Make Homemade Dog Food with your Slow-Cooker
Awhile back, I told you how we had gone the way of homemade dog food. It isn’t just that my beautiful pup is fast approaching 60 pounds and feeding him is a bit burdensome. I also love knowing exactly what is going into his food. Here is the slow-cooker technique my husband designed to keep fresh and healthy food going into the kibble bowl.
Most experts agree that your dog needs an adequate diet of meat or other digestible protein, vegetables, and grains. I’ve found that having a ratio of three equal parts of these works best:
Meat can be expensive enough without having to buy it to also feed your dog. We have found several good workarounds for this purpose. The majority of the meat we use is safe for human consumption, but not exactly tasty. By this, I mean that we utilize cuts that have been in the freezer too long or processed wild game meats, such as deer, that we just can’t use up. This is also a good opportunity to befriend your local butcher and find out what cuts go on sale during the week. Manager’s special items that you might not feed your friends (hindquarters or shanks) can make excellent dog food.
Veggies are the most fun to use up. We keep a scrap bowl on the counter for all fresh veggie scraps to go into. Nothing edible is wasted, and my kids have fun peeling carrots into the bowl or adding some scooped-out squash pulp. Anything that is edible and unspoiled is generally good for dogs to eat.
Carbs are necessary for a healthy and active dog. The most popular ingredients for making homemade dog food include brown rice, oats, millet, couscous, and barley. Rice works well for us, but may not be tolerated by some dogs. Stay away from hops for obvious reasons.
Starting with your meat, place it in the bottom of a large slow-cooker. Add your grains, veggies, and enough water to almost cover the food. Grains will expand during the cooking process, so don’t overfill your slow-cooker! If you need to add more water as it cooks, feel free to do so. As your meat cooks, extra juices will be added to the mixture.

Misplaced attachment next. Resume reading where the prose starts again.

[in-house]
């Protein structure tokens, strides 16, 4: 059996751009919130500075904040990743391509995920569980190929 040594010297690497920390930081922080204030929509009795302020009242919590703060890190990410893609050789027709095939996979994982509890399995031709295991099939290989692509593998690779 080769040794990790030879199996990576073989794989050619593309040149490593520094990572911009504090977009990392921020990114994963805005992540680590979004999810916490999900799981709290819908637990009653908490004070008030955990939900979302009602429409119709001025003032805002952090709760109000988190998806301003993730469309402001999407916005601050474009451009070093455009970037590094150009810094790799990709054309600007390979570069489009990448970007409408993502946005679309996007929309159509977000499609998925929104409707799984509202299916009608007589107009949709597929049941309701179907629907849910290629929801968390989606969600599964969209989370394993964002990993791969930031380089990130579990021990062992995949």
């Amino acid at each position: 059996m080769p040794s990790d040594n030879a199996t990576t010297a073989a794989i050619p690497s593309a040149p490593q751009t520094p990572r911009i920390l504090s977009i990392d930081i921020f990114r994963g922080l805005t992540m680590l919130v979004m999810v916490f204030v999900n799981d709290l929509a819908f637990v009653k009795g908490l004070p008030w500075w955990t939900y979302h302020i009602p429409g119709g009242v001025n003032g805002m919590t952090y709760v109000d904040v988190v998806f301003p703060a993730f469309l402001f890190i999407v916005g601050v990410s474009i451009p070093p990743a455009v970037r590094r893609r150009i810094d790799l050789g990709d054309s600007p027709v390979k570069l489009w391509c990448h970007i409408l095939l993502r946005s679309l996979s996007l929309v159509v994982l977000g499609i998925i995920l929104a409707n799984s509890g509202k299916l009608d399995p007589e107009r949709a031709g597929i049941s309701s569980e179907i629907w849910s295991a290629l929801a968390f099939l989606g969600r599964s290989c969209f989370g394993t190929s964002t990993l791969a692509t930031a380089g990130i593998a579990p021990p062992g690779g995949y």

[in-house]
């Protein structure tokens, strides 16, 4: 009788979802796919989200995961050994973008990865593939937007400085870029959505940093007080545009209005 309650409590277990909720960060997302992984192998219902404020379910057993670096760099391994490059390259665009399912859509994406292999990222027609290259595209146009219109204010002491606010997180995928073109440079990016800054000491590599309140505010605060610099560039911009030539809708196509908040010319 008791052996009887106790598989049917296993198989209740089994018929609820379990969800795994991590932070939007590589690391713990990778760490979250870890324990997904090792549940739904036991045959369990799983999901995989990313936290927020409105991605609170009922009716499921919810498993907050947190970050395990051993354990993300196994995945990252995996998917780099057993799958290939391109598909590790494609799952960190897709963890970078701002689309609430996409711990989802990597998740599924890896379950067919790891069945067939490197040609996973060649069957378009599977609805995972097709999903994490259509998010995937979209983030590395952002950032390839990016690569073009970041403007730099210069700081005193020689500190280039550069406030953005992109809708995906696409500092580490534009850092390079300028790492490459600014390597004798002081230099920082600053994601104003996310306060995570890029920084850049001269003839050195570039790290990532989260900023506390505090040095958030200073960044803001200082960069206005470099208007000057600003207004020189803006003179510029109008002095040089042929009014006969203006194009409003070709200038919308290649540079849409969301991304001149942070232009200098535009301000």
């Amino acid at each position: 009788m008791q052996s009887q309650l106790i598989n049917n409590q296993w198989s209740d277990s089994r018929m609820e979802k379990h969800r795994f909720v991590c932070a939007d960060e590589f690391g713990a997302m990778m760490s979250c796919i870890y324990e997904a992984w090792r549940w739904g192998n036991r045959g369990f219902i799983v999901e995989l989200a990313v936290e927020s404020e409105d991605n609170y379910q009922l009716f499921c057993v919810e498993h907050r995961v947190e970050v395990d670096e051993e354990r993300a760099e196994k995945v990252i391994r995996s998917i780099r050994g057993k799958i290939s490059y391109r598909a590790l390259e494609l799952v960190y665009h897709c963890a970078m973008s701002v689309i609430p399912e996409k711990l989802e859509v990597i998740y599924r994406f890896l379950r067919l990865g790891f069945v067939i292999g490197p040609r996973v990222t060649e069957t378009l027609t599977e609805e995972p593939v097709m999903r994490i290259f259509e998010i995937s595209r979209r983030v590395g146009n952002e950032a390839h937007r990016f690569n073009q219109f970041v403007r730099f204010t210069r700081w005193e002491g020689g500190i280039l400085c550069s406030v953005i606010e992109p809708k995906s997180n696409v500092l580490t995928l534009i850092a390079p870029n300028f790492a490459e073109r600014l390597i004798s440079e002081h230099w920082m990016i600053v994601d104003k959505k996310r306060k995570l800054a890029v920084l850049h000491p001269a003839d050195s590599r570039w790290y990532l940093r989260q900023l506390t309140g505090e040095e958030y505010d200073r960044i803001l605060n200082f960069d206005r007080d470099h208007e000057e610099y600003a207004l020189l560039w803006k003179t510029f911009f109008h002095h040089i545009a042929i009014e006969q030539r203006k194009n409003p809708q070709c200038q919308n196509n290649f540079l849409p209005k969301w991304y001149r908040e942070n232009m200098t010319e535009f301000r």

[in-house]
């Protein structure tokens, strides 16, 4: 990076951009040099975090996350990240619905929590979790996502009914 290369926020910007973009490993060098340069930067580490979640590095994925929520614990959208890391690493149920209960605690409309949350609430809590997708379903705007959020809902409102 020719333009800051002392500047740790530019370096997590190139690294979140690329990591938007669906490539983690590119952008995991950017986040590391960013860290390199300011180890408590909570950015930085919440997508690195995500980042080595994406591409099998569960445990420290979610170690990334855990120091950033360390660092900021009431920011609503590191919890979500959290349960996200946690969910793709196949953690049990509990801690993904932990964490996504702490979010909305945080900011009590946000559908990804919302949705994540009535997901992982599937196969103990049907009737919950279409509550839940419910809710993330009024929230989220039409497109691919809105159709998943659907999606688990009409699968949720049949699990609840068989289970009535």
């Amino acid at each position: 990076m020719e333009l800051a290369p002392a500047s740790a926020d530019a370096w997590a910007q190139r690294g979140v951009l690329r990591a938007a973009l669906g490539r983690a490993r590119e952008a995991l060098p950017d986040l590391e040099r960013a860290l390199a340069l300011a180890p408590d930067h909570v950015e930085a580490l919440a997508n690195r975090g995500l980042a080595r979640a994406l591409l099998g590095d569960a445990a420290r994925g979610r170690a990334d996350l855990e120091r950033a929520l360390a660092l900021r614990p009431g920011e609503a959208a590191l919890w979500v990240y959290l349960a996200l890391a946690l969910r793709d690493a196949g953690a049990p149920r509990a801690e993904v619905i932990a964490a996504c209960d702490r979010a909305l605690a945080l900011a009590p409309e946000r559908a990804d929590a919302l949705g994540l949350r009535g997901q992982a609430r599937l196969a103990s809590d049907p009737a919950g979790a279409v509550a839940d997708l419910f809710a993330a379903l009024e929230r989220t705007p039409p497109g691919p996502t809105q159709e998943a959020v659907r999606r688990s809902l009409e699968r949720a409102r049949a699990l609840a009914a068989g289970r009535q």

Cook on low for 6-9 hours or until the meat is tender and falling off of any bones. (Warning: If you used any game meats or meat with freezer burn, this may smell unpleasant! I do my cooking overnight and spray lots of air freshener the next morning!) Remove the bones from the mixture with a slotted spoon. Large bones will now be soft, and if it is OK with your vet, can be saved for special treats. Make sure the entire mixture is mushed up and blended as well as possible, and allow it to cool. Portion out each serving in a plastic baggie or other storage container for freezing. If you plan on using it all up in the next two days, you may store the entire batch in a clean ice-cream pail in your fridge and scoop out what you need each meal.
As far as how much to feed your dog, that will depend on the size, age, activity level, and breed of your dog. Here is a rough guideline for a daily amount of homemade food per dog, per day. For dogs up to 10 pounds: 1- 1½ cups, 11-20 pounds: 2-3 cups, 21-40 pounds: 4 cups. For every additional 20 pounds, add 2 cups. Let your dog tell you if you’re feeding enough or too much! It is also important to make sure that you are giving your dog crunchy foods or treats to supplement their homemade meals. Good dental health is important!
(Note: Several common household foods may be dangerous to your dog in even small amounts. Others may just cause you some unpleasant stomach symptoms, including gas, bloating, and diarrhea. Items to avoid include onion, grapes, raisins, raw eggs, dairy products, avocado, broccoli, wild mushrooms, nutmeg, nuts, green potatoes, unripened tomatoes and foliage, excess salt, pits and seeds, raw salmon, large portions of liver, chocolate, rhubarb, and cassava root. Very small amounts of garlic can have health benefits, but it must be used with caution, and preferably with the supervision of your vet.)
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